As the Knife Silently Shouts

Text by Fiona Killackey
Photograph by Elin Berge

Olof D­reijer doesn’t like to talk about his favorite food. “I don’t usually answer those questions,” he admits from his studio in Berlin, “I always get so annoyed when I read [about] artists I like and their [favorite] food.” Probed to suggest a favorite moment or favorite musician, the 25-year-old Swede digests a pause before stating, “When we finished mixing [Silent Shout], it was the biggest relief I felt in many years. It was such a hard and great and deep and heavy period to make the album. When it finished I partied very hard!”

Silent Shout is the third album for Dreijer and his sister Karin, otherwise known as electro-pop duo the Knife. With two Swedish Grammy equivalents to their name, the success of the Knife’s second album, Deep Cuts, made the long-awaited Silent Shout somewhat of a challenge to complete. “We wanted to make something so much better, so much deeper and something you would get moved by, so much more than Deep Cuts,” Dreijer explains. “I had to trust myself a lot more.”

Trusting his instinct is something Dreijer has had to battle with throughout his musical career, most recently with the decision to allow José González’s cover version of the Knife’s “Heartbeats” to be featured in a Sony commercial. “It gave us some money to finance the live shows,” Dreijer says, “but that is not a good reason. We will never do an ad again.”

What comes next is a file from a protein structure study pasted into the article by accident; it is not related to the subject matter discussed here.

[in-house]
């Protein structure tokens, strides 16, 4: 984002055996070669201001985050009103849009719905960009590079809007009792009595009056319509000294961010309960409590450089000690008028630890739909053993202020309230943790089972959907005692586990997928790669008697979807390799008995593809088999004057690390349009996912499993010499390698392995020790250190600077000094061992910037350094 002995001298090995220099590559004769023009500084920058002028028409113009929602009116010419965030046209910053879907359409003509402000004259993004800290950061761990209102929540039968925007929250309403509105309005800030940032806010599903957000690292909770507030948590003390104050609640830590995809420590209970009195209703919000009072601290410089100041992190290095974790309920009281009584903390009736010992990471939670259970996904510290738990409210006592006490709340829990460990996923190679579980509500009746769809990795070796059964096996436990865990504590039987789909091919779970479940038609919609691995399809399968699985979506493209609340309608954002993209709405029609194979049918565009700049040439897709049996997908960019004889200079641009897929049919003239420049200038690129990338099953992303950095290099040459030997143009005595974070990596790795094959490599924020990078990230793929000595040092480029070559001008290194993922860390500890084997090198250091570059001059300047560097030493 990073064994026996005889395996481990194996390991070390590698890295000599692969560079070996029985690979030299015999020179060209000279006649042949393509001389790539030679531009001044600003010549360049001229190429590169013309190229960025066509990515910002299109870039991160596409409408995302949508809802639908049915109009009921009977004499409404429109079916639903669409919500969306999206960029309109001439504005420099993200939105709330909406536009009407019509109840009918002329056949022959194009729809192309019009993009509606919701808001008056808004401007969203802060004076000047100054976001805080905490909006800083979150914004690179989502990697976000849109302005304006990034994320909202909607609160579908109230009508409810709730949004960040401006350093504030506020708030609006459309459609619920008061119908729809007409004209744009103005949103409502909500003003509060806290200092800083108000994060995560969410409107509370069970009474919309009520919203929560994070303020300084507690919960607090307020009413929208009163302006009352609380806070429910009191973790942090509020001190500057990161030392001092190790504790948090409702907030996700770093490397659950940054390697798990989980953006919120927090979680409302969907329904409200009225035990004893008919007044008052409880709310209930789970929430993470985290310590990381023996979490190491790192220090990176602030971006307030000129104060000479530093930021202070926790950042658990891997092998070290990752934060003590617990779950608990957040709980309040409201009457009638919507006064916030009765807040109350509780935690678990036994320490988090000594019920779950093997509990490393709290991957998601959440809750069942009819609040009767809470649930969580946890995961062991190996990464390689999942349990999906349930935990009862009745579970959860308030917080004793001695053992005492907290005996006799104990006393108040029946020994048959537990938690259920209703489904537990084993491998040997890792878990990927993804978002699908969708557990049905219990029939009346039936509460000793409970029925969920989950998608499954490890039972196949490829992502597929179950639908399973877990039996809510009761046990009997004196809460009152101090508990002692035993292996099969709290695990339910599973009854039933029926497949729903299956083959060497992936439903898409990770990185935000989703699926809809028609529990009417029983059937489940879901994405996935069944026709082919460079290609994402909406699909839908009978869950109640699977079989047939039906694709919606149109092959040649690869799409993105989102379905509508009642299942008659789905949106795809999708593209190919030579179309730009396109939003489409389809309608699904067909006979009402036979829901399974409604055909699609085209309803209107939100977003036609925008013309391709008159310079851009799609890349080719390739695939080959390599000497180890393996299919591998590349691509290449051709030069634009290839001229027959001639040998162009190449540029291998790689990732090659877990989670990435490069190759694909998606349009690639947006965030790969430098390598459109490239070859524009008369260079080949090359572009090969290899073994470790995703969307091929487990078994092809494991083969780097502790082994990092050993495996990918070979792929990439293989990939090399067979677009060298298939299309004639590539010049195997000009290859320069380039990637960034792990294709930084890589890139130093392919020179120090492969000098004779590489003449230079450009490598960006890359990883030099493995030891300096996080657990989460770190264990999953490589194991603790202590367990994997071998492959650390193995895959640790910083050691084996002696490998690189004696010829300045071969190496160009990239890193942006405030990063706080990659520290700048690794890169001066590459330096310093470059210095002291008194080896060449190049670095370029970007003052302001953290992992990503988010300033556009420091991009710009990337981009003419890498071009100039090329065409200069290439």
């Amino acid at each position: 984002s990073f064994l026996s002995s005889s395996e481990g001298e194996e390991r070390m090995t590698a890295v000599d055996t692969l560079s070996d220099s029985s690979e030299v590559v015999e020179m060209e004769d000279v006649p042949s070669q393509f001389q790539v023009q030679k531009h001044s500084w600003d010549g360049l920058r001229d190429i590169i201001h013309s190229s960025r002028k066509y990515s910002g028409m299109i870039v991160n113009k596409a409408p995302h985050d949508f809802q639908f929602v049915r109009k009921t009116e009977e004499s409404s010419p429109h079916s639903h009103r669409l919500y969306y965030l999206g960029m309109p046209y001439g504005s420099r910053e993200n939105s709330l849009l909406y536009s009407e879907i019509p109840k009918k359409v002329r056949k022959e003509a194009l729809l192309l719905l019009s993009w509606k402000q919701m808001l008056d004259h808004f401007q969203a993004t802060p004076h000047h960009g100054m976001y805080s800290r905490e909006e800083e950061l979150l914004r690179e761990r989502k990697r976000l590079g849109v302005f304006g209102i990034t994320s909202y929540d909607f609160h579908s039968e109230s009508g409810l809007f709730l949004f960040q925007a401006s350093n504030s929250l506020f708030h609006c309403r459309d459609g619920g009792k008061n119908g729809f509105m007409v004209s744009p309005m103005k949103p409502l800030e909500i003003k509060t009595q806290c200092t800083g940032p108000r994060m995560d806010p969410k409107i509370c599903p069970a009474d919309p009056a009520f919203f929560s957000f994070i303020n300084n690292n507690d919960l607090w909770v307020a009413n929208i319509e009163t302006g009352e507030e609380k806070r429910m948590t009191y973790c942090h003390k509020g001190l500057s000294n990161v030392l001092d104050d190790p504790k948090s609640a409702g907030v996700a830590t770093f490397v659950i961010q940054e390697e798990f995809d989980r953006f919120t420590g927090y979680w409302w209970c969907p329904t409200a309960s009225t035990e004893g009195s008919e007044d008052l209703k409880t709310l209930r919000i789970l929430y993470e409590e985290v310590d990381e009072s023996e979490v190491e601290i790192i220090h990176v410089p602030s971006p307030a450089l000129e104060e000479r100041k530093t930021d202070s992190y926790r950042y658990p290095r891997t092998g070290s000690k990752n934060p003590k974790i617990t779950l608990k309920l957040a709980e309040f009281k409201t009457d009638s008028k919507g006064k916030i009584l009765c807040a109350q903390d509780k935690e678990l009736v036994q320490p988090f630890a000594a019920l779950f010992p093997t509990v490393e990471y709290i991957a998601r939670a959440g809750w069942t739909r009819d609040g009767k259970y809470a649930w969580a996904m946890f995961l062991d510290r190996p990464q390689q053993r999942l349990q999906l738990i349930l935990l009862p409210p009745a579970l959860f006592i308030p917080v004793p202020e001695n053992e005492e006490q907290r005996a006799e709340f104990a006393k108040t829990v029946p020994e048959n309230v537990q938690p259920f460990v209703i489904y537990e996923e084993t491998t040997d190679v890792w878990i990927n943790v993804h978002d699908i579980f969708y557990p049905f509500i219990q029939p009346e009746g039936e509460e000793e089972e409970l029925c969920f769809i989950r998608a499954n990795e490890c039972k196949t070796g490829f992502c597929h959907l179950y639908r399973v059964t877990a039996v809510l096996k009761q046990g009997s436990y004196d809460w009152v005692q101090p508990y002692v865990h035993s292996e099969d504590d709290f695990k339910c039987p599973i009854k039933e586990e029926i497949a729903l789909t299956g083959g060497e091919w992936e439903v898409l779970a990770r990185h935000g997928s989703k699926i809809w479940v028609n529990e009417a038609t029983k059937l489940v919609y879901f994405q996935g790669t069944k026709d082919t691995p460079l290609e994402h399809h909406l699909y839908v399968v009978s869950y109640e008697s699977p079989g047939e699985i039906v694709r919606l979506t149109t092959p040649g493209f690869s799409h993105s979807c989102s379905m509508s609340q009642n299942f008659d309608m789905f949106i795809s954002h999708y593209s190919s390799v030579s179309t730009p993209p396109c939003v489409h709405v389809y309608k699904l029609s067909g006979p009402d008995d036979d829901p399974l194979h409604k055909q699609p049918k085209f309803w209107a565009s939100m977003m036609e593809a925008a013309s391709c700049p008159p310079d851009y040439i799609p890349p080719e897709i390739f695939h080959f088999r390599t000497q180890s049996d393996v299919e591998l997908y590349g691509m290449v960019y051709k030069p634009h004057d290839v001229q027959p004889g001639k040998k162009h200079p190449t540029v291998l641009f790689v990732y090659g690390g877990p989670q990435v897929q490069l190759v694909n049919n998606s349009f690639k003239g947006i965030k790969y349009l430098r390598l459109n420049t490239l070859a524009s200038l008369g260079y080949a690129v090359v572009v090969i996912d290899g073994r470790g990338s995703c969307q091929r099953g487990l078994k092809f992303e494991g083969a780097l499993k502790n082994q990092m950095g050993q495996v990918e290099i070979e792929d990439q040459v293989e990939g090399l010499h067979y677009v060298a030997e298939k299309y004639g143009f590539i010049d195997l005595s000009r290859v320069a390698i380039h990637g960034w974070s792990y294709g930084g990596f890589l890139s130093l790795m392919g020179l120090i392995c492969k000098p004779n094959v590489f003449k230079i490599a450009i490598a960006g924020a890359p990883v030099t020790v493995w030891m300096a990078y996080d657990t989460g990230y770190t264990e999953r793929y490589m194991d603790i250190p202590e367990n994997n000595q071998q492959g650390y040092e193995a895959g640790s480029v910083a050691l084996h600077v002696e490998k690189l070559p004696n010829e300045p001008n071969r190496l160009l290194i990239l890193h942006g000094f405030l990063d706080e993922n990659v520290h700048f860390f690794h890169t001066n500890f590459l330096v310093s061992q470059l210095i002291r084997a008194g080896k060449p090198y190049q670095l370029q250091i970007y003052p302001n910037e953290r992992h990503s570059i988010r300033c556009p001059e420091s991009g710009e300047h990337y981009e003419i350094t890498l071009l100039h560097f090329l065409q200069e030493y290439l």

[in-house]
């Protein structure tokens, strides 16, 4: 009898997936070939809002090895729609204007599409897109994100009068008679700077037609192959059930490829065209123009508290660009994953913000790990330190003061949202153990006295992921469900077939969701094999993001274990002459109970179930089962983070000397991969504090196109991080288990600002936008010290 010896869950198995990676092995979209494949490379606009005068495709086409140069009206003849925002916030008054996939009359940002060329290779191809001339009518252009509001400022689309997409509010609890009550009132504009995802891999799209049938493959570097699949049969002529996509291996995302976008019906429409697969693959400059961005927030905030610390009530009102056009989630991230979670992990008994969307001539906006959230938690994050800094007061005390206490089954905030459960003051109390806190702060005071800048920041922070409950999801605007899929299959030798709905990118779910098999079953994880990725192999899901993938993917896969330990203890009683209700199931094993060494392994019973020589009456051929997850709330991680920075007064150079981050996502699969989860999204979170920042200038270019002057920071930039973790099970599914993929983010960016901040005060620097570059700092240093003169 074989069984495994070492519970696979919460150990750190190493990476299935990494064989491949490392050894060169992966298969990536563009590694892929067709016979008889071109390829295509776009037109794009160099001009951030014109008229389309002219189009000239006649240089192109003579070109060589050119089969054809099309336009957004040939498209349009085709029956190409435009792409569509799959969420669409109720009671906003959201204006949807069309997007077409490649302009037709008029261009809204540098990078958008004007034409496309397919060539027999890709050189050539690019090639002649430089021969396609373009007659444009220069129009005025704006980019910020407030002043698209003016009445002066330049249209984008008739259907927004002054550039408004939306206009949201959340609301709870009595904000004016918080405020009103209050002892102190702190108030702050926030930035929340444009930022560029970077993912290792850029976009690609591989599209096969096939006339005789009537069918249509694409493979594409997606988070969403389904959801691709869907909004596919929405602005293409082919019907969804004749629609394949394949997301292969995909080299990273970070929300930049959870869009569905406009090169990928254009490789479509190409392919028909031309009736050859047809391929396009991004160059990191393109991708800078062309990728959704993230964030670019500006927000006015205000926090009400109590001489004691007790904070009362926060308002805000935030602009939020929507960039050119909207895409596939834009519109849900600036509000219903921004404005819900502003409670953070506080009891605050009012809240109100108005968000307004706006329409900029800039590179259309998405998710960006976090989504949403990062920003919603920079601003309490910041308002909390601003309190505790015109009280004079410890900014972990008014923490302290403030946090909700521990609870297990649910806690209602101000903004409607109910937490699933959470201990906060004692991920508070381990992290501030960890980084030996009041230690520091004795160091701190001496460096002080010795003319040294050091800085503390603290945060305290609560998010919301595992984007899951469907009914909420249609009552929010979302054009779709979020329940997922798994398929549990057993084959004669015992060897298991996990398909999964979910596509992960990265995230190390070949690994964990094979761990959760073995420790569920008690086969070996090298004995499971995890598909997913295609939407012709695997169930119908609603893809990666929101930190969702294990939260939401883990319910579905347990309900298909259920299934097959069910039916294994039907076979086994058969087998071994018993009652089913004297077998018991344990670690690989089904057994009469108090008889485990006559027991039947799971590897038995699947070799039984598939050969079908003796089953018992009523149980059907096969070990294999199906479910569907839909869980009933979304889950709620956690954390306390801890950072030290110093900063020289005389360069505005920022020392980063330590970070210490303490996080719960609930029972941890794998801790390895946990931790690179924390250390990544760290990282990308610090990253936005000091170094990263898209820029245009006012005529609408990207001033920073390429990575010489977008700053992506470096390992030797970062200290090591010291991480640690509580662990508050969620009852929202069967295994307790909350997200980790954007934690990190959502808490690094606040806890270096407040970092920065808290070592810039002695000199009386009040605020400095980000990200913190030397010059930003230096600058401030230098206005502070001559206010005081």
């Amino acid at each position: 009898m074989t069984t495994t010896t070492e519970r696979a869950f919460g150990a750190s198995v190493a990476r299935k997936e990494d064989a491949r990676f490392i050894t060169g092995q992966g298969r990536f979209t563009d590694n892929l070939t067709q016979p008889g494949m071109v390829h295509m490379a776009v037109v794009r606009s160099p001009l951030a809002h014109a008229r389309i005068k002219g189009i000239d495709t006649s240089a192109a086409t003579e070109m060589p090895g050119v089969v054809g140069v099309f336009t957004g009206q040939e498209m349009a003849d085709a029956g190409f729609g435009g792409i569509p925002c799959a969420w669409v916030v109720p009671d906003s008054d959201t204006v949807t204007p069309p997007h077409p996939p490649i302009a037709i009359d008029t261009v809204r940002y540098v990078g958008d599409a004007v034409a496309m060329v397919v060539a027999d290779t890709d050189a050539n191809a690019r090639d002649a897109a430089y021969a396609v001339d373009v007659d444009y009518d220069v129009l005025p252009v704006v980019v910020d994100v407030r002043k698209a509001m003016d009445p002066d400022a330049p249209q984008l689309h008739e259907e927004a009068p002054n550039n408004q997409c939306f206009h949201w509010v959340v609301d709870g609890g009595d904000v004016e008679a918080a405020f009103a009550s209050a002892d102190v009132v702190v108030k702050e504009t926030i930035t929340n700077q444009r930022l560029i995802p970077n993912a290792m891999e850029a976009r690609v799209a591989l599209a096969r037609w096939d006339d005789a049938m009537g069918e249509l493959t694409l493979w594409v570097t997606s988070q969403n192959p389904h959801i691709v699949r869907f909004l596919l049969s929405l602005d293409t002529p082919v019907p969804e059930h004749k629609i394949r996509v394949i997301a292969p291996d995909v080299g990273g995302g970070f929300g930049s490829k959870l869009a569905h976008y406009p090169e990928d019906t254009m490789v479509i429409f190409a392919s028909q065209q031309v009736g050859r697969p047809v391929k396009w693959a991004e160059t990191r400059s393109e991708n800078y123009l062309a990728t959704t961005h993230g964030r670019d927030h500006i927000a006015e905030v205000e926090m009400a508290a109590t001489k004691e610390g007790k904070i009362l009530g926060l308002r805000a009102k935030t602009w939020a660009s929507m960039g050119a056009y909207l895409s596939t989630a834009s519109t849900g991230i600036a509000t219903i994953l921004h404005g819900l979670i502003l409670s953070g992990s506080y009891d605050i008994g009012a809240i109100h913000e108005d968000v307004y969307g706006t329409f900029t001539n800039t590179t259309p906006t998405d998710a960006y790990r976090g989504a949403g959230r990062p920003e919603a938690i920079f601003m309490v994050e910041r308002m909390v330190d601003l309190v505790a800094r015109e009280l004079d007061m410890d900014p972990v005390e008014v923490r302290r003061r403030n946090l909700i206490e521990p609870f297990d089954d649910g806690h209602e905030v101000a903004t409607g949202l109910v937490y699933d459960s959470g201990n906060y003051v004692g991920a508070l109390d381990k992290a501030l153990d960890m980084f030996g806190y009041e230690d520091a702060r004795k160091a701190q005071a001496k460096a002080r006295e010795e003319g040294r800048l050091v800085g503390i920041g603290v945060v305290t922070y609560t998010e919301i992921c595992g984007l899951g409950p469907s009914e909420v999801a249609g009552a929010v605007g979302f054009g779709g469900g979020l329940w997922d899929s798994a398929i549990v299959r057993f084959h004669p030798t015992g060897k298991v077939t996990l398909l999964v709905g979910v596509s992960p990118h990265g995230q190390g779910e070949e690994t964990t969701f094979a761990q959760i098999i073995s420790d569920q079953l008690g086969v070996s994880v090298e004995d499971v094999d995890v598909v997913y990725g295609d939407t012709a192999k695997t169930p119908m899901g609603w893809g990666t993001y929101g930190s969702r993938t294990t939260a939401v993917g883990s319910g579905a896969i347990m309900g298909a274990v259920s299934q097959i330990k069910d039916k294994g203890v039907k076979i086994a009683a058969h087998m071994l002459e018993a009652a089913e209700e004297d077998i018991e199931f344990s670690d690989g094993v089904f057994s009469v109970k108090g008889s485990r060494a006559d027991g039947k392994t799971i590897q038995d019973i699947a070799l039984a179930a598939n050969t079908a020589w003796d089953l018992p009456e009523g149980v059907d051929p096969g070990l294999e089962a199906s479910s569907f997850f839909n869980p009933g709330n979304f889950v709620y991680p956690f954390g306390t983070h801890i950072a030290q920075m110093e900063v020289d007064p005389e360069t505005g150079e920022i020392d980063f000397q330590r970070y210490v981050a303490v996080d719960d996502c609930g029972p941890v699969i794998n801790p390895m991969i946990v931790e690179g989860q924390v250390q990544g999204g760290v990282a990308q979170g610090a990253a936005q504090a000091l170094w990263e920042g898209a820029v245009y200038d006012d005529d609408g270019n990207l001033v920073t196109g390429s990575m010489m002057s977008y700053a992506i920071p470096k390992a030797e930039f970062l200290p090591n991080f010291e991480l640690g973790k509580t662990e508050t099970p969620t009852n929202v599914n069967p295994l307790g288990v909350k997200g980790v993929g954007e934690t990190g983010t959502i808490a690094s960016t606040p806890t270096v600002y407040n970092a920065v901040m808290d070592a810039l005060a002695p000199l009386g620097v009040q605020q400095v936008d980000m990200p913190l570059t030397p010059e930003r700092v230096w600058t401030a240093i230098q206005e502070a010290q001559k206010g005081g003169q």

Though Dreijer appears to regret the Sony decision, its screen-time did draw in a fresh wave of fans, allowing the band’s sound to enter mainstream consciousness. It also funded much of their European tour, an event many believed would never happen because of previous comments that live shows were not a priority for the Knife. “We’re a studio project” explained Karin in December 2005. “There’s no direct connection between performing and making [the music].” The foresight of video director Andreas Nilsson led to a change of heart, as Dreijer recalls. “We started to talk to Andreas about live shows after he did the ‘Silent Shout’ video for us. The show we do is really his show and our music.”

While reviews describe Silent Shout as one of the duo’s darkest releases, it is the album Dreijer seems most satisfied with. “Deep Cuts was a rainbow album, very easy and poppy. Now we just want to get back to what we really like and how we want music to be. When people say this album is dark, I don’t think it’s so dark. I think lots about colors and Silent Shout is more like flying over white snowy mountains. It’s white.”

THE SPRING ISSUE


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